It would be a fair summary to say that "on this trip I have mostly been staying in Best Westerns." Best Westerns, a couple of Holiday Inn Expresses, a Ramada, a Quality Inn, a Comfort Inn and a Dynasty Suites. The exception being the Art Deco Cadillac Hotel where I spent the first weekend in LA, and which I booked myself. But don't get me wrong - I have nothing against chain hotels. Like Starbuck's, they are reassuringly familiar: when you walk into the room, it will always be in darkness, even in the middle of the afternoon, the closed curtains fluttering slightly in the vicious updraught of the air con. This appliance must be disabled within minutes of arrival to ensure a comfortable stay.
Then the en suite will invariably have a sunken boxy bathtub, with a clunky mixer tap that swivels 340 degrees in an anti-clockwise direction, never seeming to pass through an angle that loosely corresponds to "hot". That'll be down to the whole safety-conscious mentality, I'll bet. For the fear in hoteliers' minds of being sued by scalded guests greatly outweighs that of lost custom from their shivering unwashed ones. The litigious climate in America also explains why it is so difficult to find "hot tea" in the USA. Okay, there is partly a cultural element to this, because iced tea is the default variant over there, but even if you are careful to specify "hot tea", the catering staff often err on the side of tepid. Having registered this fundamental flaw with your beverage, you stop caring about the fact that the waitress overlooked your request for a "little bit of cold milk on the side, please."
Another distinctive feature of American hotel rooms are the beds. The size of the beds, like the cars, is more than generous - four pillows in a row is not uncommon - and the norm seems to be to put two giant beds in each room. I have long puzzled over the nature of the relationship between the 4 - or possibly 6 - occupants of this ample accommodation. A family with small children, perhaps? Migrant workers, keen to reduce their per head lodging costs? Swinging couples, even? But based on the average occupancy of cars on the road, most travellers are either alone or comprise a single couple at best. Or... perhaps the provision of two beds is to enable hormonal 50-something women like me to hop across to Bed No 2 in the middle of the night when Bed No 1 gets overheated - or intolerably rumpled by my involuntary limb-thrashing. Yes, that'll be it, then. How thoughtful!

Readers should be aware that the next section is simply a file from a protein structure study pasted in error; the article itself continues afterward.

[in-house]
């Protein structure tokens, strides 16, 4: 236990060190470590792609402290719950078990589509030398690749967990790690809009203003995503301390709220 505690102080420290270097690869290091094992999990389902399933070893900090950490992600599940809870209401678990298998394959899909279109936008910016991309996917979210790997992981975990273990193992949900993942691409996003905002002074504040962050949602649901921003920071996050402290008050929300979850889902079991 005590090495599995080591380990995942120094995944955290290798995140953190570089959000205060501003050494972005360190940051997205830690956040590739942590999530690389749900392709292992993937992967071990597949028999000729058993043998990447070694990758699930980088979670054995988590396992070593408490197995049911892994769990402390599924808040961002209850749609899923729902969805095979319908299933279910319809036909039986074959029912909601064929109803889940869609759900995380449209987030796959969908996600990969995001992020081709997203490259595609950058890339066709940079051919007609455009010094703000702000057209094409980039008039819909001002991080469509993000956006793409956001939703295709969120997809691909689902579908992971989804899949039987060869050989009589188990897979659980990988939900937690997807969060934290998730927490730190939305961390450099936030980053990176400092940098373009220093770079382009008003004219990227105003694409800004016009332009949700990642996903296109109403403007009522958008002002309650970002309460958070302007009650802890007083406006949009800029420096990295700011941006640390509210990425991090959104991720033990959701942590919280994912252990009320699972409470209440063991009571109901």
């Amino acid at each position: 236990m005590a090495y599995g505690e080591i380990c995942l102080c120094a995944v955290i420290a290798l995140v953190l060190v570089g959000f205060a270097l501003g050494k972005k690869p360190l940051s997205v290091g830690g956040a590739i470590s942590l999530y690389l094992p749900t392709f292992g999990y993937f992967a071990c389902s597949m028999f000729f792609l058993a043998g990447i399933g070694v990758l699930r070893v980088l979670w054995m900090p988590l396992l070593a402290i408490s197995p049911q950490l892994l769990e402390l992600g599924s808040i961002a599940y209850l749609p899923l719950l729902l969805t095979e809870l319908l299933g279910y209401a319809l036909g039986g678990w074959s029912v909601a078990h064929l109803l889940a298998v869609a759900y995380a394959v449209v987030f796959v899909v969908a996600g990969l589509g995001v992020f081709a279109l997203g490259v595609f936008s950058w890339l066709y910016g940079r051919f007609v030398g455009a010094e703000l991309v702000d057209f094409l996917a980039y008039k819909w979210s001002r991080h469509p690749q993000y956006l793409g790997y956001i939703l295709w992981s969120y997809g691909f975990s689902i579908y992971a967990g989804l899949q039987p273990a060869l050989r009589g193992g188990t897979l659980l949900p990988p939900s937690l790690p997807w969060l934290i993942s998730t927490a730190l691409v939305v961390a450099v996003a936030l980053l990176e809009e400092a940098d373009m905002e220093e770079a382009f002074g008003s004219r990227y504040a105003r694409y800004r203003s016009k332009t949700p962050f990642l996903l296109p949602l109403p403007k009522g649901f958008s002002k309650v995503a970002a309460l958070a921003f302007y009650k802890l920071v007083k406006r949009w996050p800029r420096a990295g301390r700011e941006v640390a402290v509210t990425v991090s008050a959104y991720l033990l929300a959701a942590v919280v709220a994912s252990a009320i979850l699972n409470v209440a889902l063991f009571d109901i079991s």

Now you could be forgiven for thinking that the Best Western chain, typically costing between $80 and $120 a night, would attract a certain calibre of clientele: sales reps, retired couples on road trips and the odd maverick market researcher. Imagine my surprise over breakfast on that first morning, when I overheard fragments of a conversation that sounded more like something out of the TV show Deadwood, an altogether different type of "Western"...
A young Hispanic man in his late 20s was discussing a number of potential "lodgers" whom the two middle-aged women sitting at the table opposite him were considering housing - all expenses paid by the sound of things. The estimated accommodation costs for one of the girls ran to some $5000 a month - she expected a whole house to herself, apparently, not just a bedsit, which I initially found puzzling. The penny finally dropped when the man referred to this girl as "Ball Buster". I could see even on Day One that this was going to be an interesting trip...
...to be continued
Photo of plane from Wikimedia Commons, photo of in-flight snack from mealsonplanes.com, photo of a Chevy Aveo from latestpriceindia.com, photos of my hotel in Fresno from Tripadvisor, photo of a Deadwood prostitute from calpernia.com